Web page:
SNP supporters who choose not to vote SNP 1 and 2 are perfectly entitled to do so but they must reflect on the fact that that they are voting contrary to the advice of the party they primarily support.

        1. John Page says:

          “Perfectly entitled” ah gee thanks……
          Sounds like you are being patronising and telling people what to do……..never a good strategy

          1. Bryan Weir says:

            I was not being patronising and I was not telling anyone what to do. I was merely pointing out that if you are an SNP supporter then perhaps it may be a good idea to vote as they advise.

            With regard to telling people what to do, isn’t that what this article is doing? I don’t hear you criticising Bella for publishing it?

          2. Bella’s editorial stance has never been to support any one political party Bryan, we support independence and ideas to transform Scotland. Independence of mind always better than following orders.

          3. John Page says:

            Touchy is not quite apt……..bored shitless would be more accurate……with a succession of spillovers from Wings who don’t contribute ideas or thinking in the context of the eclectic range of Bella articles but who bore for Scotland in using words like undermine, threaten, split etc in repeating the tedious SNP*2 message. The cumulative impact of all of that is disrespectful and alienating and smacks of the entitlement that once pervaded Labour in Scotland. How dare they speak of splitting the SNP vote……sorry? When did you think you can take my vote for granted? I might lend you my vote for now and I might also give my (and I emphasise “my”) second vote to the Scottish Greens as my (and once again I emphasise “my”) considered thinking is that independence, climate change and planetary resource boundaries are all vitally important issues.
            The big factor that I will take from this election is the squalid behaviour of the SNP*2 trolls.

        2. John Page says:

          Don’t ever tell me what I must reflect on……okay?

          1. Bryan Weir says:

            OK I won’t but if you have a moment have a look at your reflection in the water under the bridge. 😉

          2. John says:

            Calm down dear .

          3. John says:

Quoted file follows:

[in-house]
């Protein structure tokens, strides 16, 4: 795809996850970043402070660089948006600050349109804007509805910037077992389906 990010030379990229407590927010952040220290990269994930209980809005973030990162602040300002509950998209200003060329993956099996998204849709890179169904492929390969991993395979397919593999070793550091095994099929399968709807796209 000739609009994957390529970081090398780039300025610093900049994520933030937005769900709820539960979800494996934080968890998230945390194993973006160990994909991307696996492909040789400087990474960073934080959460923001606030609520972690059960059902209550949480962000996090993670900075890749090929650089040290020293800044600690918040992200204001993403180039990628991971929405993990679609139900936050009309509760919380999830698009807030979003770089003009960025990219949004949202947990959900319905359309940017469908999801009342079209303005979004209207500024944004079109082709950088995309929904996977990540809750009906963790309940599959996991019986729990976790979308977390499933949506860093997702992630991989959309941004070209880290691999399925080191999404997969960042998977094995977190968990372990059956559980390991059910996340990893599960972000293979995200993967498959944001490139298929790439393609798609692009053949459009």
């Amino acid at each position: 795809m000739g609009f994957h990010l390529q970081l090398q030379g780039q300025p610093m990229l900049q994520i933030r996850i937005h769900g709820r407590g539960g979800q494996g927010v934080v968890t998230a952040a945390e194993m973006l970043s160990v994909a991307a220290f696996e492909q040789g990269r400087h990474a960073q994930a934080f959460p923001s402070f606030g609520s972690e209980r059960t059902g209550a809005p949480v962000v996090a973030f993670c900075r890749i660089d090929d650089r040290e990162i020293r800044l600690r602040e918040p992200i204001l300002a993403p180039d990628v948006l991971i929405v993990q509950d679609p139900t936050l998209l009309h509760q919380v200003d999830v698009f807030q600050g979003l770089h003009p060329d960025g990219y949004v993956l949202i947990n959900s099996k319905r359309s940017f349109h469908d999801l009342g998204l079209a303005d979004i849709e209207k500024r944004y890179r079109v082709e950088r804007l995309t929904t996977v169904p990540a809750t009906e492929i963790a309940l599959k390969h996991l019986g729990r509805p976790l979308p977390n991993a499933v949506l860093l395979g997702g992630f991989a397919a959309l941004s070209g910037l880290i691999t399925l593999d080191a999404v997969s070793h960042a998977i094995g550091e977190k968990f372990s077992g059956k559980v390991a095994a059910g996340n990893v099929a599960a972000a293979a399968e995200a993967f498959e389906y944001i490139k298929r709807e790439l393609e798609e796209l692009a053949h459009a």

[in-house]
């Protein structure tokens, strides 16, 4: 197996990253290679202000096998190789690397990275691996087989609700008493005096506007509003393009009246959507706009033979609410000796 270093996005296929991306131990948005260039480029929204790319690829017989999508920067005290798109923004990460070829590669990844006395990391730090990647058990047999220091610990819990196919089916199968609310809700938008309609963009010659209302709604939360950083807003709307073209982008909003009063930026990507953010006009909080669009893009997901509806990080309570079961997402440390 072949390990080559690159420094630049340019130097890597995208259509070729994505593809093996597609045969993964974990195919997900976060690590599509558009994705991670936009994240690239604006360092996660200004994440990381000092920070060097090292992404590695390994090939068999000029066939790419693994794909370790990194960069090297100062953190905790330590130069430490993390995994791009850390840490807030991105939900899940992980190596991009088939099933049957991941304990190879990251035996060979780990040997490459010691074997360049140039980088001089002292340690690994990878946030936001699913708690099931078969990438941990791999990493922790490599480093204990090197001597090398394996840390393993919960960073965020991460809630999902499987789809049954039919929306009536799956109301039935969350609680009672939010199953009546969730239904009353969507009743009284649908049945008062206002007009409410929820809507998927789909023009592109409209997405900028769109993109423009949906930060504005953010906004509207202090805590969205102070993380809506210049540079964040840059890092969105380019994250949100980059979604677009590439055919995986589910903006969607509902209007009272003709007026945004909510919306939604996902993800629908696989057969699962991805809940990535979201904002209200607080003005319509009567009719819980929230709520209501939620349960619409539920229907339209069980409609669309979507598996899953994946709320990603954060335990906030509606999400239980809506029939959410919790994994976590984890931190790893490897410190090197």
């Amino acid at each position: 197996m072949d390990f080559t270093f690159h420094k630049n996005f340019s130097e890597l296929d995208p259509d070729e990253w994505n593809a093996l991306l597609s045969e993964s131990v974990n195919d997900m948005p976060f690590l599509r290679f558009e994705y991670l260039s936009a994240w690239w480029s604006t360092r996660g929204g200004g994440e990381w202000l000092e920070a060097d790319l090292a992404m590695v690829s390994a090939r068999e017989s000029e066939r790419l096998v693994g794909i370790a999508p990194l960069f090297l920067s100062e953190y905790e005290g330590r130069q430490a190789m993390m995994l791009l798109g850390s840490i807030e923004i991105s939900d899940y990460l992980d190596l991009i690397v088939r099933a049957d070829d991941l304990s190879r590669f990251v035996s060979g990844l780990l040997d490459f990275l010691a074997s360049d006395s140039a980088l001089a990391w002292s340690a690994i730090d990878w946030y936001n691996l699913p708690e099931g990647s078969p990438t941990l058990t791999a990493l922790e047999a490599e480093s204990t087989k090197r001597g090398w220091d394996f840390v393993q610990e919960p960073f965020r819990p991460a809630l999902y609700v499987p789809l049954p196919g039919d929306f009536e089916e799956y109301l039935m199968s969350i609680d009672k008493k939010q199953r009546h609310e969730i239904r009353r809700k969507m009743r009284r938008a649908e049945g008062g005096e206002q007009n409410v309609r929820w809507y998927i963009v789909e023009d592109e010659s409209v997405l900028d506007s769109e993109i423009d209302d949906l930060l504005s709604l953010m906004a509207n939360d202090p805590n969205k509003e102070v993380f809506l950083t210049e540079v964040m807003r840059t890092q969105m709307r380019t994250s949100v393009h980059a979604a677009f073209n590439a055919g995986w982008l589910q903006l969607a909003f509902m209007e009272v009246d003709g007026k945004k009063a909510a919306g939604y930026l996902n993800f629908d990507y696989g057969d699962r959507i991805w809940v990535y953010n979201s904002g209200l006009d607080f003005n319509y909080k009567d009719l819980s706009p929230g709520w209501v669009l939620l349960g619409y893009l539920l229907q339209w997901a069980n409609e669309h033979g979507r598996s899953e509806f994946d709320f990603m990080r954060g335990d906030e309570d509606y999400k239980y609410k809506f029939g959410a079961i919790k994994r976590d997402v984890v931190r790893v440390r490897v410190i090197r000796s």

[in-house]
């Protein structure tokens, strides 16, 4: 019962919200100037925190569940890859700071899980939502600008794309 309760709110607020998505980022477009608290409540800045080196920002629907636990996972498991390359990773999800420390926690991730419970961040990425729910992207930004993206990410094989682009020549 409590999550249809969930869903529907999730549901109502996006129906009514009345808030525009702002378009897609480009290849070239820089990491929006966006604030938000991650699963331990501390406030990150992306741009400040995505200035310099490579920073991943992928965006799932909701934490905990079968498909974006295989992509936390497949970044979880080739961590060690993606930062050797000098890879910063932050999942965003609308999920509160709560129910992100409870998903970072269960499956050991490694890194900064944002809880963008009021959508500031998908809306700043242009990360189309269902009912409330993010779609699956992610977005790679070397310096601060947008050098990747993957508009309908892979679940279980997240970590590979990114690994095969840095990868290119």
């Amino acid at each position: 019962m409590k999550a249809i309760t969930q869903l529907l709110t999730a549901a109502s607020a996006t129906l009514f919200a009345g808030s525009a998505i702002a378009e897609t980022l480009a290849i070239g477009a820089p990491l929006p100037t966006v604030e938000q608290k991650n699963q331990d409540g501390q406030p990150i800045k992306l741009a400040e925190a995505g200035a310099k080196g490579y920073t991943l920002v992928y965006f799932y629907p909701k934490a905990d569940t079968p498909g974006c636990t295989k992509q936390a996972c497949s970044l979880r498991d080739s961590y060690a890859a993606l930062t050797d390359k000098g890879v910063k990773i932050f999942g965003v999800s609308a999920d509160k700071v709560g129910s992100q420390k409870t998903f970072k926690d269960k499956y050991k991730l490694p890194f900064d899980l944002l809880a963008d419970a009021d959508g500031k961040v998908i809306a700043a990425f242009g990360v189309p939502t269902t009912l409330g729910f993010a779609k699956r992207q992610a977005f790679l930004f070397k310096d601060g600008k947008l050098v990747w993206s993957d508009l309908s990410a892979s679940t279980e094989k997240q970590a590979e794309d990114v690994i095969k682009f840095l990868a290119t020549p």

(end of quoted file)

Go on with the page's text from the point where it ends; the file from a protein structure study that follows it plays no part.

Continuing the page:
The calm down was for John Page .

        3. John Page says:

          Firstly you ooze a sense of supercilious bumptiousness about your SNP*2 boring chorus then you and your pal try to be funny…….gies peace
          I wonder how many Indy supporters you will alienate between now and Thursday?

          1. John says:

            Very touchy aren’t you .

  4. Justin Kenrick says:

    But, on a more serious note, THE most crucial thing is we have a good turn out, and not a lower turnout that means the right takes more votes and seats.

    This is where RISE and the Greens also matter, especially given the success of RIC in motivating people to get out and vote in the IdyRef and the 2015 General Election.

    Worrying that the Sunday Herald trumpets on its front page: ‘With a Holyrood win guaranteed, SNP leader sets sights on . . . ” That concerns me: it’s understandable that this is a much quieter election than the previous one, but it’s vital folk get out and vote – for me that’s SNP 1st because they are the ones holding the door open to the future, and Green 2nd because they are showing why it’s worth walking through that door. But that is just me, we are stronger in our diversity than in any of us telling others how to vote.

  5. Clive Scott says:

    Post Indy the Greens may have something to offer. Pre Indy they are simply prolonging Westminster rule by diluting SNP electoral advantage. SNP X 2 on May 5th and SNP in every election thereafter until independence is achieved.

    1. Iain Boyle says:

      I do not get this philosophy of independence first change after. I want independence as much as anyone but until we get there let’s make Scotland a better place. We have a devolved parliament and until we get independence there’s only so much we can do but we can still do things – land reform, rent controls, tax reform etc. The SNP don’t seem very interested in making bold progressive policies when the majority of yes supporters do.

      1. Mike says:

        When you have less than your full fiscal potential to work with you cant afford to be bold progressive and adventurous. That’s why we need Independence in the first place so we can get into the position of being able to afford bold progressive adventurous ideals and policies.

        If we could be bold progressive and adventurous why would we need Independence to begin with?

      2. John Edgar says:

        We all want these “progressive” polices and more. But bear in mind these progressive policies and more are anti Westminster. Westminster is still in control of the commanding heights of our economy, macro-fiscal policy, foreign policy, defence using Trident, oil policy.
        To be truly radical, indeed to be even truly centre in a Scottish context, we still need to be independent! Full sovereign power in an international context as other countries are is the necessary step. Holyrood is not represented, even acknowledged by other sovereign states. It is a devolved administration in the 1707 incorporated Union. Anglo- is the term used by Westminster in foreign treaties and in referring to relations with other countries!
        The Slovaks were in Czechoslovakia. The only gained international recignition and full diplomatic status when they broke from Czechoslovakia. That fundamental status is important. Until we can say No in an international context, we get nowhere.